Labour Shadow pensions minister Gregg McClymont says adequate provision of independent financial advice is vital for ordinary savers to understand the complex pensions landscape.
Many in the industry have raised concerns about the RDR’s potential to reduce the number of IFAs. Last November, FSA chief executive Hector Sants told the Treasury select committee that losing up to a fifth of advisers as a result of the RDR would be “acceptable”, although the regulator recently published statistics claiming that 91 per cent of advisers expect to reach QCF level four by 2013.
In an interview with Money Marketing, McClymont says: “Clarity is a big issue in pensions, as is people understanding the products they buy. We have to becareful about anything which reduces the quality and availability of advice. IFAs are a large part of that advice market, so it is a big concern.”
Elected to the Labour safe seat of Cumbernauld, Kilsyth and Kirkintilloch at the 2010 election, McClymont was made Shadow pensions minister in Ed Miliband’s October reshuffle.
An ex-speechwriter for Labour Home Secretary John Reid, McClymont has relatively little political or pension experience, having lectured on history at Oxford University before the election.
McClymont says top of his list as Shadow pensions minister is increasing the number of people saving into pensions as he was struck by the fact that 42 per cent of people are not saving for retirement.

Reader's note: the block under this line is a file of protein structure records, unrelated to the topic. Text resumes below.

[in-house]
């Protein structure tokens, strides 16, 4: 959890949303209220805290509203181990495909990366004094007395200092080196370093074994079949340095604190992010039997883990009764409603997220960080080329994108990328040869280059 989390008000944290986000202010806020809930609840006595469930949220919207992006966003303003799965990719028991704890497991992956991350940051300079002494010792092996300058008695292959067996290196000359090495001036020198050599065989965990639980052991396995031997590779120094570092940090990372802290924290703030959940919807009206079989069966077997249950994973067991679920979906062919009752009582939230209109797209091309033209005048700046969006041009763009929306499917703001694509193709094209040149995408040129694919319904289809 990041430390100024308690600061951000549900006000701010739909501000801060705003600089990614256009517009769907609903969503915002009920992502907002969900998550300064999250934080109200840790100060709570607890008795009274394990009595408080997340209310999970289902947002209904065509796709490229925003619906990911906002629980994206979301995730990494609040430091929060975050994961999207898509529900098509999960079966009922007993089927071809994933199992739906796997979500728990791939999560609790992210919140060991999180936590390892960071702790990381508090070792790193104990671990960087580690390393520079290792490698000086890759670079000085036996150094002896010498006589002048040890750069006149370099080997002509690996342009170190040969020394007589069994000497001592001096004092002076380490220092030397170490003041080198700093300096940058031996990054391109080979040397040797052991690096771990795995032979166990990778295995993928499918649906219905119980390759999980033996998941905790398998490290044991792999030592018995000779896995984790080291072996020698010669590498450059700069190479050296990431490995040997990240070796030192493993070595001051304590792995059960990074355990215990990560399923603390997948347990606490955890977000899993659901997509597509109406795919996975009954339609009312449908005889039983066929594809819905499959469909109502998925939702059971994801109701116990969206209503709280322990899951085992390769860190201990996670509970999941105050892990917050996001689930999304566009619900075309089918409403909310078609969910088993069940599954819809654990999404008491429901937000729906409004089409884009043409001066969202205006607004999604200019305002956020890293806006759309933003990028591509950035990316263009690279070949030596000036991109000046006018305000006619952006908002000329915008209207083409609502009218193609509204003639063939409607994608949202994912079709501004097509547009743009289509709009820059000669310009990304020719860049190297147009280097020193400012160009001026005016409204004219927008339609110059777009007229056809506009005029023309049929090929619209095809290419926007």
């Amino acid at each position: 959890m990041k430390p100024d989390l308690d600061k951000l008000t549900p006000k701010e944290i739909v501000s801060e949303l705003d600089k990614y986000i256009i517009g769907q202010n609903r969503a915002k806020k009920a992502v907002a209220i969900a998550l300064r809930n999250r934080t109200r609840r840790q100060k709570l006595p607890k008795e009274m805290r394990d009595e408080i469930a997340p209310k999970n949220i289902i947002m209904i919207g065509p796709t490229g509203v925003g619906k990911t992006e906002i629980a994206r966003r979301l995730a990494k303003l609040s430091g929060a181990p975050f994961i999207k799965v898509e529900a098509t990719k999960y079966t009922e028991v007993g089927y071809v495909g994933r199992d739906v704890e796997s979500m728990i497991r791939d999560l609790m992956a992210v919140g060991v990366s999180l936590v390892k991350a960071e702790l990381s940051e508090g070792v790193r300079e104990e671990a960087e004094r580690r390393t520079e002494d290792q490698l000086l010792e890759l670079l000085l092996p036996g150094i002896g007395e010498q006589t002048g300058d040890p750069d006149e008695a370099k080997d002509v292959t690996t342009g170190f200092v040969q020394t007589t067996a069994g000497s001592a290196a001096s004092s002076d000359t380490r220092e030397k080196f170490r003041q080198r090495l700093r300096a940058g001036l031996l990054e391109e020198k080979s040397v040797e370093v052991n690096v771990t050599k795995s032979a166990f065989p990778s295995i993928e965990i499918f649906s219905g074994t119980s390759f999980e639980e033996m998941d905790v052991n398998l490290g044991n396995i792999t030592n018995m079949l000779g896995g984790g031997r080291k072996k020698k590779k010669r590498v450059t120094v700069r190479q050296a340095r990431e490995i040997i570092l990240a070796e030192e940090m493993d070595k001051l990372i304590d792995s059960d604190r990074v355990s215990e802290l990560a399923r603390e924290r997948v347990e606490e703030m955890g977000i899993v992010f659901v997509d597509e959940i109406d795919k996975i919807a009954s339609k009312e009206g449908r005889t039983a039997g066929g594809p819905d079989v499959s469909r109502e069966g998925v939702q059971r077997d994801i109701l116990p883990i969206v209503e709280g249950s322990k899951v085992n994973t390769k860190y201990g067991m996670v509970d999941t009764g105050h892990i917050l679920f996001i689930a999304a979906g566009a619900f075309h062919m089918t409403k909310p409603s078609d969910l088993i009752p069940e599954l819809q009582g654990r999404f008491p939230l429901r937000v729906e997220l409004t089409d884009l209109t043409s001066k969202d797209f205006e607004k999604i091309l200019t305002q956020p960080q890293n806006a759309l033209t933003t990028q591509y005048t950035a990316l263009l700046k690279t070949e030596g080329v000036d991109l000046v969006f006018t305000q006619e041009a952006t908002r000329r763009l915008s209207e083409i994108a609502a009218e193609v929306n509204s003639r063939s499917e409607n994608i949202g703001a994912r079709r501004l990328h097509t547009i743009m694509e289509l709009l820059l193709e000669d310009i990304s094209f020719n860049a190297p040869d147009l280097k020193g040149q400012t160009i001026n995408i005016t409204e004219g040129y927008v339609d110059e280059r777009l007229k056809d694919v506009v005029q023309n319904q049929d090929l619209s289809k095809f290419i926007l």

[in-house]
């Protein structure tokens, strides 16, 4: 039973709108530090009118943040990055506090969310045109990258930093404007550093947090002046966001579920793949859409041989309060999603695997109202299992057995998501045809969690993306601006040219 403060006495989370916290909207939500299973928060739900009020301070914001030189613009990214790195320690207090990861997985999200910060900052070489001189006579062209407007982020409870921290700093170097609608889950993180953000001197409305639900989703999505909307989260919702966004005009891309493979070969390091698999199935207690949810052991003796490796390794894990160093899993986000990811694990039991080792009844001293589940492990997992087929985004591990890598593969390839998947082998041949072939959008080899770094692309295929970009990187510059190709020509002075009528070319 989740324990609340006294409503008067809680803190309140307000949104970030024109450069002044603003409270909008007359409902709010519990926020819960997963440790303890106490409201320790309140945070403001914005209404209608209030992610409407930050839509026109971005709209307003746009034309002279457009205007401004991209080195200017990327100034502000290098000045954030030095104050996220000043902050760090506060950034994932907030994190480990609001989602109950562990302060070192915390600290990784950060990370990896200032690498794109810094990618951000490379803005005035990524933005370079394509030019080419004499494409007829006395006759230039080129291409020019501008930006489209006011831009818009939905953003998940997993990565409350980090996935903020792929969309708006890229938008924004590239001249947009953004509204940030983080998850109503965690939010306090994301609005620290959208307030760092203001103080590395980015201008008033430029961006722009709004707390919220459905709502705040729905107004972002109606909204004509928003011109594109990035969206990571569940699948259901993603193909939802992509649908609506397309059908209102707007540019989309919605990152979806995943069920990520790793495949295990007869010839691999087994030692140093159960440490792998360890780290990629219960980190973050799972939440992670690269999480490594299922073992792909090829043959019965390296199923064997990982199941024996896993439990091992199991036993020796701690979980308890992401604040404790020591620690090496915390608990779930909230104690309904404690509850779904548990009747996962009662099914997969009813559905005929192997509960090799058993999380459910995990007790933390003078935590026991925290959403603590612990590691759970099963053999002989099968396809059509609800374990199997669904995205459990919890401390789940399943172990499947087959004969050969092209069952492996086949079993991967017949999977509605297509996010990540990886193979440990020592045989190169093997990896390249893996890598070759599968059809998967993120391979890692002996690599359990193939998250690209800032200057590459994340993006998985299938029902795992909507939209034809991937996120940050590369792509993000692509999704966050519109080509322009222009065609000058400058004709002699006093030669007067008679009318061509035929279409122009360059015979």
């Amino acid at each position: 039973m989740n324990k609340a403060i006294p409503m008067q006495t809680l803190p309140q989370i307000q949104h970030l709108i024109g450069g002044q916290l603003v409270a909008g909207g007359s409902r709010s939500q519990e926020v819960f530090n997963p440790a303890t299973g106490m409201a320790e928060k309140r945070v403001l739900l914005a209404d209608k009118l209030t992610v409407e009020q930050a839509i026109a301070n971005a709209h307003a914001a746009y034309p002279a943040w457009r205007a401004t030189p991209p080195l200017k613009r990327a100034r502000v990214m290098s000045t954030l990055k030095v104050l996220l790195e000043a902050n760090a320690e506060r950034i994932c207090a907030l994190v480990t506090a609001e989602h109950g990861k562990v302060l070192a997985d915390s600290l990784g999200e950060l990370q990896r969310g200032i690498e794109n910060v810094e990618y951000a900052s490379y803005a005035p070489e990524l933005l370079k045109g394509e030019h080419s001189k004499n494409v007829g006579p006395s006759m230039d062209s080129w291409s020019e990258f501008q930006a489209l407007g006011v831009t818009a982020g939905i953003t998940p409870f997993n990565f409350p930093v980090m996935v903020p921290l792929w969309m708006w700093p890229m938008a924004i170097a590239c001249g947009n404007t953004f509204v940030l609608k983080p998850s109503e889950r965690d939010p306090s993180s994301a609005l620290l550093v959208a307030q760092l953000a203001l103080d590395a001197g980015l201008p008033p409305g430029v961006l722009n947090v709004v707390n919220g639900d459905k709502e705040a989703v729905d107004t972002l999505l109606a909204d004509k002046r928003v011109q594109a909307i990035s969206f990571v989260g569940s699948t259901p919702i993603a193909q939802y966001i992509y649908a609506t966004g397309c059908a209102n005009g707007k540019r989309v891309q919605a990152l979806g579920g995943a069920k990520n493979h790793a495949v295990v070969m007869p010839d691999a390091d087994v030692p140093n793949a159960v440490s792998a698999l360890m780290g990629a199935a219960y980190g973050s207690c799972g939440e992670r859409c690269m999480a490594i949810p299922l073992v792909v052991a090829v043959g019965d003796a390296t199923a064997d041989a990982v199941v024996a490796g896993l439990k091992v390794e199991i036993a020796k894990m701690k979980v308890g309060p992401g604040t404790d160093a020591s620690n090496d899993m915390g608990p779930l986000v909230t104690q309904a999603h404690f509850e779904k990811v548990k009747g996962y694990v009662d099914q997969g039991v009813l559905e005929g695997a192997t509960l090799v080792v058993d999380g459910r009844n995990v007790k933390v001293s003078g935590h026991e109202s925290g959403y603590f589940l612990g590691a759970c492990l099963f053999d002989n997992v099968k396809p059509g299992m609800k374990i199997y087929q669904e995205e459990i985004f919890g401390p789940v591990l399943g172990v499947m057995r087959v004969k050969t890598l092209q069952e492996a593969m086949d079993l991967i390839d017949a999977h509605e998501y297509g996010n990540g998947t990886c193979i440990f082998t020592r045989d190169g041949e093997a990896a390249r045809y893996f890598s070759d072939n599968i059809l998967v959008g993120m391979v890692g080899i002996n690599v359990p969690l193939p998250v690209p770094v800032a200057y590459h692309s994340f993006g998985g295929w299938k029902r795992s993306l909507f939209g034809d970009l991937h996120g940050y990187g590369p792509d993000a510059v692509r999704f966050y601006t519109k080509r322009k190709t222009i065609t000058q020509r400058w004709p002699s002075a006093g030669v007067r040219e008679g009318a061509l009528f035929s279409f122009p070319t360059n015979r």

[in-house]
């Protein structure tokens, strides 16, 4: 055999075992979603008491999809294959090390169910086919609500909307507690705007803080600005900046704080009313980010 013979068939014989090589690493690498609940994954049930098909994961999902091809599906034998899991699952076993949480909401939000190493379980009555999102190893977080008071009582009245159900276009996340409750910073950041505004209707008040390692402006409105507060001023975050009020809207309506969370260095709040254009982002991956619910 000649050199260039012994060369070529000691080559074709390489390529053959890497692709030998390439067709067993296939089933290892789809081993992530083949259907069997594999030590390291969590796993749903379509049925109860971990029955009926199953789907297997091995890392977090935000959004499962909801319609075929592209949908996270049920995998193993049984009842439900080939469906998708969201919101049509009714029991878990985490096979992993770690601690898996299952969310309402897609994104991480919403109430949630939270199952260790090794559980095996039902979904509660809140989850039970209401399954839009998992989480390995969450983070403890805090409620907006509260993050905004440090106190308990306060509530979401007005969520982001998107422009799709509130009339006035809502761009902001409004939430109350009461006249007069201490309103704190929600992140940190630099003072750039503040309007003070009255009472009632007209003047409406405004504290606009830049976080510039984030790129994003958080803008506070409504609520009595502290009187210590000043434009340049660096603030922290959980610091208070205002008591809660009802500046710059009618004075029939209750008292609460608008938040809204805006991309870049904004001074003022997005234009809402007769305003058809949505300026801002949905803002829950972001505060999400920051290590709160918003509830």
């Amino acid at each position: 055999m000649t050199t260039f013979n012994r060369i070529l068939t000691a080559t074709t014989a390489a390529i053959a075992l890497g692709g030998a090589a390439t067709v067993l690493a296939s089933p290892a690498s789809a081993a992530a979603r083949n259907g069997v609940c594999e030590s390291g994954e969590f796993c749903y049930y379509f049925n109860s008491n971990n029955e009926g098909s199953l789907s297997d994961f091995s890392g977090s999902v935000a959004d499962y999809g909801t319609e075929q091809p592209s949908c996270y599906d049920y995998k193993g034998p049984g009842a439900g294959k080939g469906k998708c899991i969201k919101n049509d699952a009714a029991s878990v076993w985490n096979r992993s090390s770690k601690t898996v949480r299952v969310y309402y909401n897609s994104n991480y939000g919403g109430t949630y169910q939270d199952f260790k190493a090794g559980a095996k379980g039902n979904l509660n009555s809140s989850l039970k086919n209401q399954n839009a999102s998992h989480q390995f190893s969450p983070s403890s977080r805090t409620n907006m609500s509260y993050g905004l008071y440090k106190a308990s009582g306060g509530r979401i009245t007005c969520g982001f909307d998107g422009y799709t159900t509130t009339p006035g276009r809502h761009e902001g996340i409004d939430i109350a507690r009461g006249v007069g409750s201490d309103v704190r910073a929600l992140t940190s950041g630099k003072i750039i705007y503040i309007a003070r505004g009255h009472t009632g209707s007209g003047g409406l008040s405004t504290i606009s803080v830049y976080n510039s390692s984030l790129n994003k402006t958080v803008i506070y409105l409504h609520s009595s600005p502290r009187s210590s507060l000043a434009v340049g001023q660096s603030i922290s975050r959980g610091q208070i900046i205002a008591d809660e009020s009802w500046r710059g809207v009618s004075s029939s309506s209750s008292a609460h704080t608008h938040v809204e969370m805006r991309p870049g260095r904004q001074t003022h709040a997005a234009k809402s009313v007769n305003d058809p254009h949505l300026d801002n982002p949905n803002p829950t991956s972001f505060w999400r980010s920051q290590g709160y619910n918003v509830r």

He says auto-enrolment is one way of improving that, as is making pensions saving more attractive to young people. The Government’s housing strategy, released last week, was expected to contain proposals to allow access to pension pots to help fund a deposit for a house. There were no such proposals in the final strategy and the Treasury has ruled out early access to pension pots but McClymont says there is a strong case for allowing it.
He says: “The industry tells me the biggest obstacle to young people saving for a pension is the fact that they are saving for a house deposit. Most young people do not have the money to do both, so there is a big case for allowing that.”
The Department for Work and Pensions has put together a working group to develop a code of practice for the use of enhanced transfer values exercises. McClymont says this is a step in the right direction but insists that any code must have teeth. He says: “I am not convinced that anyone but a small group of people with actuarial experience can make sense of these schemes and make a balanced judgement. A code would help but it must have teeth and possibly even sanctions if the code is broken.”
Refusing to single out any specific firms, McClymont says pension fees are too high on the whole and transparency is lacking.
He says: “There will be different charges from different providers based on the quality of the product. If the costs and charges are not understood, it is hard to tell what is a quality product and what is not.”
McClymont is firmly against the Government’s delay to the timetable for auto-enrolment but says lightening the burden for small businesses is important.
Employers will have to auto-enrol workers into a pension as they become eligible but McClymont says allowing firms instead to check once a year who has become eligible is “a very sensible idea”.
He says: “Anything which helps small businesses do their jobs more effectively without unnecessary burdens is to be welcomed.”